The coronavirus has left many restaurants struggling as the pandemic forced them to temporarily close their doors and still has many operating at a lower capacity than normal.
Owners are looking for ways to bring in more revenue. Fast-casual Asian chain Wow Bao has one idea: open their restaurant inside an existing restaurant as a delivery-only “dark kitchen” eatery.
Wow Bao, which serves up steamed bao, potstickers, dumplings, rice and noodle bowls, announced on Wednesday that it has added 100 locations in just six months by partnering with other restaurants. Its food is offered via third-party delivery services like UberEats, Grubhub, DoorDash, Postmates and Caviar.
|UBER||UBER TECHNOLOGIES INC.||36.78||+0.52||+1.43%|
NYC’S ICONIC CENTRAL PARK BOATHOUSE RESTAURANT SHUTTERS AFTER 66 YEARS UNTIL 2021
Geoff Alexander, president and CEO of Wow Bao, said the company came up with the partnership plan last November.
“Although we didn’t envision this initiative as a response to the COVID-19 crisis, we are proud to say our dark kitchen platform is assisting operators to help pay rent and employ staff in order to survive this difficult time,” Alexander said in a press release.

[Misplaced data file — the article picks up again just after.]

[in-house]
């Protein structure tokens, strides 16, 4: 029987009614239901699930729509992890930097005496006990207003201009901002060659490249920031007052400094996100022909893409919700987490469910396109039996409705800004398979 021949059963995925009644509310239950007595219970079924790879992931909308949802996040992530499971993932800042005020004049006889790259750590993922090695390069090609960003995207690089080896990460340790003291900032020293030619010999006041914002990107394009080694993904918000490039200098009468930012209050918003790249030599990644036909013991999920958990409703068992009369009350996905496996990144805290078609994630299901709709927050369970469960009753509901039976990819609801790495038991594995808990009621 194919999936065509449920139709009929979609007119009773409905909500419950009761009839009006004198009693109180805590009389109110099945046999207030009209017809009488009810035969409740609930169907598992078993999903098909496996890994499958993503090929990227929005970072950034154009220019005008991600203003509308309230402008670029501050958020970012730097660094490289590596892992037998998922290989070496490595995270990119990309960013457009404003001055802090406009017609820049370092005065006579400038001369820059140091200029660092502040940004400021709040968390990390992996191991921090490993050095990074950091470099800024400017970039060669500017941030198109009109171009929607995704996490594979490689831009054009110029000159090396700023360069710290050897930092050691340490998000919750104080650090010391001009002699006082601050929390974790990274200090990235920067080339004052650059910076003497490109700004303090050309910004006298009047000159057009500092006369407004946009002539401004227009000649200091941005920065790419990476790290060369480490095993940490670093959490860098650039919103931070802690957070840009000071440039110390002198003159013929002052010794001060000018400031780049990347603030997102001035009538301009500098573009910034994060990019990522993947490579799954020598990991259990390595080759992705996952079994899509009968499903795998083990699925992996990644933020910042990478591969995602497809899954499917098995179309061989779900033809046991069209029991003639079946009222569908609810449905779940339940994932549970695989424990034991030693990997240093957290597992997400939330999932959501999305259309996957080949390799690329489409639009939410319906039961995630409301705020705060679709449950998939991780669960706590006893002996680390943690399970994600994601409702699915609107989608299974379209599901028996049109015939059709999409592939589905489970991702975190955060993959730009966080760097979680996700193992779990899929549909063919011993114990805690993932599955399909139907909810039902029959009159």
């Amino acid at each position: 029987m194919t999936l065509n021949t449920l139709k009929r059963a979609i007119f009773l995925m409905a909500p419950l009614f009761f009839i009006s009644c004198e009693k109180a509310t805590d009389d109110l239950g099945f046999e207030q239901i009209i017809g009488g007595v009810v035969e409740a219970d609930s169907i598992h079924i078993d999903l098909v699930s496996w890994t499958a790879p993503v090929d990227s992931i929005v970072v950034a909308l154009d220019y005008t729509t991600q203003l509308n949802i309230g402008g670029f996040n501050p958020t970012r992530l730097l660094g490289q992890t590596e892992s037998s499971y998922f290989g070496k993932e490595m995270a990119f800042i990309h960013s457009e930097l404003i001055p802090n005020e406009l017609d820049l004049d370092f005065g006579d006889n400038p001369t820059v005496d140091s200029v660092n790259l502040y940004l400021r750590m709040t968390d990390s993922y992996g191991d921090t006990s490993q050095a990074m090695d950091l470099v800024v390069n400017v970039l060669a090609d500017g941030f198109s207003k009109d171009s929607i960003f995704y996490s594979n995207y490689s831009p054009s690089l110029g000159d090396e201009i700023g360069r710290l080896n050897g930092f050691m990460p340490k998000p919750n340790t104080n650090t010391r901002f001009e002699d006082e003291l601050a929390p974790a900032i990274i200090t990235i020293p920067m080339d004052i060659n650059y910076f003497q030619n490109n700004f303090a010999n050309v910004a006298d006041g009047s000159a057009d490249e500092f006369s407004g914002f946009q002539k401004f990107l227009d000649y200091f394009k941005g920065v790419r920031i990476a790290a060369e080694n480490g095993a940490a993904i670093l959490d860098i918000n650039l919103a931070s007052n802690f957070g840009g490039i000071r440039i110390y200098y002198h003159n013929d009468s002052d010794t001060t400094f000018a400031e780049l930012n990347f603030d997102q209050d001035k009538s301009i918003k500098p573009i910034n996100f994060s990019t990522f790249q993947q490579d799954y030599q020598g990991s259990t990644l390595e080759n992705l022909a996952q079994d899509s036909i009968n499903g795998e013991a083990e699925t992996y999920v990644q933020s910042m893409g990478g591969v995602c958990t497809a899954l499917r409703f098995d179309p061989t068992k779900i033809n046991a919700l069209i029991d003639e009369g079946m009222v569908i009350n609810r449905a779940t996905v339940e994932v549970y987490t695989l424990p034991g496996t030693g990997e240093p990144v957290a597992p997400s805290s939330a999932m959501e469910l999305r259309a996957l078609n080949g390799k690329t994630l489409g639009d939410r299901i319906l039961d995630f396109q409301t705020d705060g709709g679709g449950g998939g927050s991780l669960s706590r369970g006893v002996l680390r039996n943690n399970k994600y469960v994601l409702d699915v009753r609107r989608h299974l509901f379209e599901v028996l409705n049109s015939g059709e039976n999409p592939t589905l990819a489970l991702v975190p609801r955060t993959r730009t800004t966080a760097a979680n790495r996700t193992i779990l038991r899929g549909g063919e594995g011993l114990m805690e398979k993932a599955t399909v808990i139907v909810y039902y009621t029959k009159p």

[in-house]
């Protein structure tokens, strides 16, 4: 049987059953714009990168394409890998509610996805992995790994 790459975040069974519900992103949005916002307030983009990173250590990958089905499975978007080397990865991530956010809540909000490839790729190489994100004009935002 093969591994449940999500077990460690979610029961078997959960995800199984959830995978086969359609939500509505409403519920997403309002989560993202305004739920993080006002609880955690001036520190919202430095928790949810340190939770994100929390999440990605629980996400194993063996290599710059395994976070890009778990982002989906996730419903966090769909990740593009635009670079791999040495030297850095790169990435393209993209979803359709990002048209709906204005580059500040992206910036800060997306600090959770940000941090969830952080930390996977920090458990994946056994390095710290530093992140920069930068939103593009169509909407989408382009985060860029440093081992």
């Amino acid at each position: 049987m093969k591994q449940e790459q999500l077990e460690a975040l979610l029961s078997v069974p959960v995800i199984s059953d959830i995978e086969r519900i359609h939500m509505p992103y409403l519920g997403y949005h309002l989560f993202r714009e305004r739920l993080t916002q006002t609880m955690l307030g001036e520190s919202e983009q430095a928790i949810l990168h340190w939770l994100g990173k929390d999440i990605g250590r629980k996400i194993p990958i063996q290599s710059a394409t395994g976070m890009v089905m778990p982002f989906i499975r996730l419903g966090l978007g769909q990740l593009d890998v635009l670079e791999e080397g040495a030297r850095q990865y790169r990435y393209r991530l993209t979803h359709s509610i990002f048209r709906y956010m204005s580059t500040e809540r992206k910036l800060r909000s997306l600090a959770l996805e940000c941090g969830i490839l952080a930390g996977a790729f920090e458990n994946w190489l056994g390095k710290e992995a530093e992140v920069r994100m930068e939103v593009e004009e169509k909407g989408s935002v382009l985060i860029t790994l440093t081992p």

163 PIZZA HUT RESTAURANTS UP FOR SALE AFTER FRANCHISEE FILES FOR BANKRUPTCY
Wow Bao isn’t the only “virtual restaurant” to take advantage of the proliferation of meal delivery services during the pandemic. Chuck E. Cheese has been selling pizza under the name Pasqually’s Pizza & Wings on Grubhub. An increasing number of eateries operate “ghost kitchens,” renting out kitchen space to other restaurants or adding other restaurant brands to its offerings for takeout and delivery only. And there are also “cloud kitchens,” which work exclusively with delivery